If we consume more cholesterol than our bodies can utilize, the additional cholesterol may accumulate in the walls of our arteries, including those that supply our hearts, resulting in artery narrowing and a reduction in blood flow to the heart, brain, kidneys, and other organs.
The only method to determine whether you have high blood cholesterol is to have your cholesterol evaluated. Your healthcare team can do a quick blood test called a “lipid profile” to determine your high-density lipoprotein (good cholesterol), low density lipoprotein (bad cholesterol, and triglycerides.
The hormone insulin, which is produced in the pancreas, helps transfer glucose from the food you eat to your body’s cells for energy. If you have diabetes, your body either doesn’t produce enough insulin or can’t use its own insulin as well as it should.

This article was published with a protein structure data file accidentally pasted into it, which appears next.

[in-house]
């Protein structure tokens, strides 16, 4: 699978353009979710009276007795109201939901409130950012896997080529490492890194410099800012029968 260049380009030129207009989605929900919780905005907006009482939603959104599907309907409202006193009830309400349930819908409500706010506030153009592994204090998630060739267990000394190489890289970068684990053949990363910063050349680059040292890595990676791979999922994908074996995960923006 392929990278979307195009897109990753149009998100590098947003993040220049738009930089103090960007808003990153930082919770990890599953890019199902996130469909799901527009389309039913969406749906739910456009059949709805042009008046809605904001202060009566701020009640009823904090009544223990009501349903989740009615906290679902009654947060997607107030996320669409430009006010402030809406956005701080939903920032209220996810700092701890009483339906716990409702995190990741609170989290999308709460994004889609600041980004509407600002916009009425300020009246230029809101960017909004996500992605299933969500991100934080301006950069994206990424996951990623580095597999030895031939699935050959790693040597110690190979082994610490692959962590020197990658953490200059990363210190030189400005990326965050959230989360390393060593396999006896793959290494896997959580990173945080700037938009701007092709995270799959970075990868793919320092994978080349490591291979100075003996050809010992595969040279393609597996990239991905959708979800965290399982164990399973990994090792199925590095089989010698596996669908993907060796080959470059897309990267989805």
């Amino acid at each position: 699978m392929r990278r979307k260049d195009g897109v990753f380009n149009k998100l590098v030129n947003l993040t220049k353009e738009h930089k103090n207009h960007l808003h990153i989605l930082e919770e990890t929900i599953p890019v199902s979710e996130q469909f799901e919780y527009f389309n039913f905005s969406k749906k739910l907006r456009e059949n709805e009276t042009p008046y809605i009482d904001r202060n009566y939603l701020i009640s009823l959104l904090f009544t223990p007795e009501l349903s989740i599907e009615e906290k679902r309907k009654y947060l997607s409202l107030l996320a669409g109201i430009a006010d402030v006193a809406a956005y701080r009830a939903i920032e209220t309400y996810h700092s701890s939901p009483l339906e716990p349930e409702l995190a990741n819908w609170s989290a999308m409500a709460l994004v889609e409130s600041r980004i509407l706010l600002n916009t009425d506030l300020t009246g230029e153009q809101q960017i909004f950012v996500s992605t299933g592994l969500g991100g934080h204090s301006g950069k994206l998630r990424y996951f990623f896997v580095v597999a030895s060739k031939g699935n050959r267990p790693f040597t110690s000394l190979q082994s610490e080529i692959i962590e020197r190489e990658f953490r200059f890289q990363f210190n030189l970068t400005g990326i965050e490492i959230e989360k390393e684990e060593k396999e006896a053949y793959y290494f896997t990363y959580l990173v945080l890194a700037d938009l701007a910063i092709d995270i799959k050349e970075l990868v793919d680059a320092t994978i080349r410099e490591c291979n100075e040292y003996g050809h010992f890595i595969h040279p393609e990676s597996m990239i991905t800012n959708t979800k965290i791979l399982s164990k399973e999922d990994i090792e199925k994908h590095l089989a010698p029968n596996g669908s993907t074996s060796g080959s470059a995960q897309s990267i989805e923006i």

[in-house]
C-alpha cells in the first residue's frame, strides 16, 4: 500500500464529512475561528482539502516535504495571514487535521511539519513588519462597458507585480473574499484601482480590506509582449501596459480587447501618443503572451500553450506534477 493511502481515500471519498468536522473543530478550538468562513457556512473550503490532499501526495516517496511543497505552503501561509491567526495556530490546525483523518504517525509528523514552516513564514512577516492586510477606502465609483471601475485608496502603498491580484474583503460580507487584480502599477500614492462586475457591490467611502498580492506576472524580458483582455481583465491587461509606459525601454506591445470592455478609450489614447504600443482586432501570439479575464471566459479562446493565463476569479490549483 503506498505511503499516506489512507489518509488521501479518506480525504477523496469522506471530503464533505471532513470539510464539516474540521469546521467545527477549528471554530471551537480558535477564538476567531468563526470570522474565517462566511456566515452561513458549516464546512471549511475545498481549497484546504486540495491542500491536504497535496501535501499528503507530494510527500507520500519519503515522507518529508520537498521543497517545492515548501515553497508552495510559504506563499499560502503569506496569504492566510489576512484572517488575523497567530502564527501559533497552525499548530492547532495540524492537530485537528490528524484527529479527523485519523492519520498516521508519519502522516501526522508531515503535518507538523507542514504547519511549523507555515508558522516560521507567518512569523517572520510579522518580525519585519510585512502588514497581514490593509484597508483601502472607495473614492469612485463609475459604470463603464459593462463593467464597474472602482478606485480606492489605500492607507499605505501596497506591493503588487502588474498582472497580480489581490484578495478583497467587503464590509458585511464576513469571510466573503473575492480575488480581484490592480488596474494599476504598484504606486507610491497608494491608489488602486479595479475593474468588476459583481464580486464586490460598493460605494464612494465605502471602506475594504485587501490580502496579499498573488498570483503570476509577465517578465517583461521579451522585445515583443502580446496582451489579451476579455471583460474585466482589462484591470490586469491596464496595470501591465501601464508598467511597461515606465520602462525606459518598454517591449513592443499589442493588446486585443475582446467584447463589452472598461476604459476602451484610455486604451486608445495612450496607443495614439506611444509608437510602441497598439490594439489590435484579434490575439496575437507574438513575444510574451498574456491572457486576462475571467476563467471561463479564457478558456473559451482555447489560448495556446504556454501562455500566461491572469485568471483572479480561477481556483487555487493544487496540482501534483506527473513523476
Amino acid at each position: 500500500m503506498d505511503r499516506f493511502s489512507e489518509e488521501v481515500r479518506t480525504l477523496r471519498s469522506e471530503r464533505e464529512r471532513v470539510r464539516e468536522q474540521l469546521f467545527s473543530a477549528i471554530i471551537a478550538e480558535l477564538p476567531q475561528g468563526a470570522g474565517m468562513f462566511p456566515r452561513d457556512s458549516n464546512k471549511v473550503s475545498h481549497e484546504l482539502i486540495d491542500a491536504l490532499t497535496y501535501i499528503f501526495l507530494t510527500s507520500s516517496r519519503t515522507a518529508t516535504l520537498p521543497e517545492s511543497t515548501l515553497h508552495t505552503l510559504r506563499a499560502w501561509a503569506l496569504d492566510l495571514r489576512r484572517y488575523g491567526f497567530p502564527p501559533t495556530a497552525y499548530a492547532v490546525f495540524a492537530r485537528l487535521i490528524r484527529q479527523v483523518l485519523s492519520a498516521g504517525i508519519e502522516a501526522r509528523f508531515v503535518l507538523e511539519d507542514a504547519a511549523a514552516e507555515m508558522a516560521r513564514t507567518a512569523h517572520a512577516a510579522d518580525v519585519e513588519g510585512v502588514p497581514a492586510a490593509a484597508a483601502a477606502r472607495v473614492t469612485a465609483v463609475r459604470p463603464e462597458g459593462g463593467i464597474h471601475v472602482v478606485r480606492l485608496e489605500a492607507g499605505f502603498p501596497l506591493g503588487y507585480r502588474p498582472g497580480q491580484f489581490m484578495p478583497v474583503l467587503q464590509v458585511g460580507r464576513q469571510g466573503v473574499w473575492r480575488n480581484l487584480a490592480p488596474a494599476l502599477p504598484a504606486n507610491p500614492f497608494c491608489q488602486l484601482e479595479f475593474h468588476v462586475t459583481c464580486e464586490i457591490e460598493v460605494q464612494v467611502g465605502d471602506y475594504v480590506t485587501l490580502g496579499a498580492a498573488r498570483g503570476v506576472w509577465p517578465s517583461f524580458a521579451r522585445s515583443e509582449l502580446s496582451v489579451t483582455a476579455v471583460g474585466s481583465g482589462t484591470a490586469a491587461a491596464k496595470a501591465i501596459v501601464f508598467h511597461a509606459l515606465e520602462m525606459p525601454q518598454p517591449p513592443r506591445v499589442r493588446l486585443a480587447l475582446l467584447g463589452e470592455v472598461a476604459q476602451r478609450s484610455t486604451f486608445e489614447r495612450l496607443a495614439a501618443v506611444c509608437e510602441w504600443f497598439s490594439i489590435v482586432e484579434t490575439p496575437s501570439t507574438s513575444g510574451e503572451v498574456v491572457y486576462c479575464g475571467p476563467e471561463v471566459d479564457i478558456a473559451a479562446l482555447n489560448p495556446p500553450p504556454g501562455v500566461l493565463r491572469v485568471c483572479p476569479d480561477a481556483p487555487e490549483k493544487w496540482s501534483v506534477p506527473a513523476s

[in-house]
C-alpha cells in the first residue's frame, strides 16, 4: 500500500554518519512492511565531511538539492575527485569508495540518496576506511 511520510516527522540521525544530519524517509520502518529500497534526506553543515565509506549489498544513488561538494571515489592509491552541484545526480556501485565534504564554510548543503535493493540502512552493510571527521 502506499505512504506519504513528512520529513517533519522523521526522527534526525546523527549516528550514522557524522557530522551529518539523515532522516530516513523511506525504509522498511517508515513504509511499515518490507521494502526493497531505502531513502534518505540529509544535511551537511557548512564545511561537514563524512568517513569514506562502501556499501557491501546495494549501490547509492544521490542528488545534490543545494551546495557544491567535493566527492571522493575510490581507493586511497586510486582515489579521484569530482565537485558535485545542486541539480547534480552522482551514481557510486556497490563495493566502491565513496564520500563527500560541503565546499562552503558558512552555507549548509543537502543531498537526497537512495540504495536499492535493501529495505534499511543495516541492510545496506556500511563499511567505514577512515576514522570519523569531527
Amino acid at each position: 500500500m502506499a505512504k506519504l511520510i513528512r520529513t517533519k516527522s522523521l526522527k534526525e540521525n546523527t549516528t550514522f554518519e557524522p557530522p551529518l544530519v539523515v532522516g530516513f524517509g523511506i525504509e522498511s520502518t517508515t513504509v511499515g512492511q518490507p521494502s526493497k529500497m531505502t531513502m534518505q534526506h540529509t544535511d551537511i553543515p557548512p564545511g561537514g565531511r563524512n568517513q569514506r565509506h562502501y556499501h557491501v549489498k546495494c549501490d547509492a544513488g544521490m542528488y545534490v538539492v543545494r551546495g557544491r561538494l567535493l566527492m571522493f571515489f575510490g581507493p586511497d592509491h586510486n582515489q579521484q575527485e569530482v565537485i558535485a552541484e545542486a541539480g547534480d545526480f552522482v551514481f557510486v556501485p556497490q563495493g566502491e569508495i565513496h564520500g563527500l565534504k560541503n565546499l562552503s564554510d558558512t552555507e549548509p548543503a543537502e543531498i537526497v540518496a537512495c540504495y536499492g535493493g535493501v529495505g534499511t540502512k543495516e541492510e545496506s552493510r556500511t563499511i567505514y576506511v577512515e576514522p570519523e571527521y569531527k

Sugar builds up in the blood as a result of diabetes, and adults who have diabetes are more likely to die from heart disease than adults without diabetes. Discuss with your doctor how to manage and prevent diabetes as well as other risk factors.
Obesity, often known as excess body fat, is associated to higher levels of “bad” cholesterol and triglycerides and lower levels of “good” cholesterol. It can also cause high blood pressure, diabetes, and heart disease.
Metabolic syndrome, which pertains to a cluster of conditions that occur together, also increases a person’s risk of developing heart disease, type 2 diabetes, and stroke. These conditions include excess body fat around the waist, high blood sugar, increased blood pressure, and abnormal triglycerides or cholesterol levels.
Other Common Risk Factors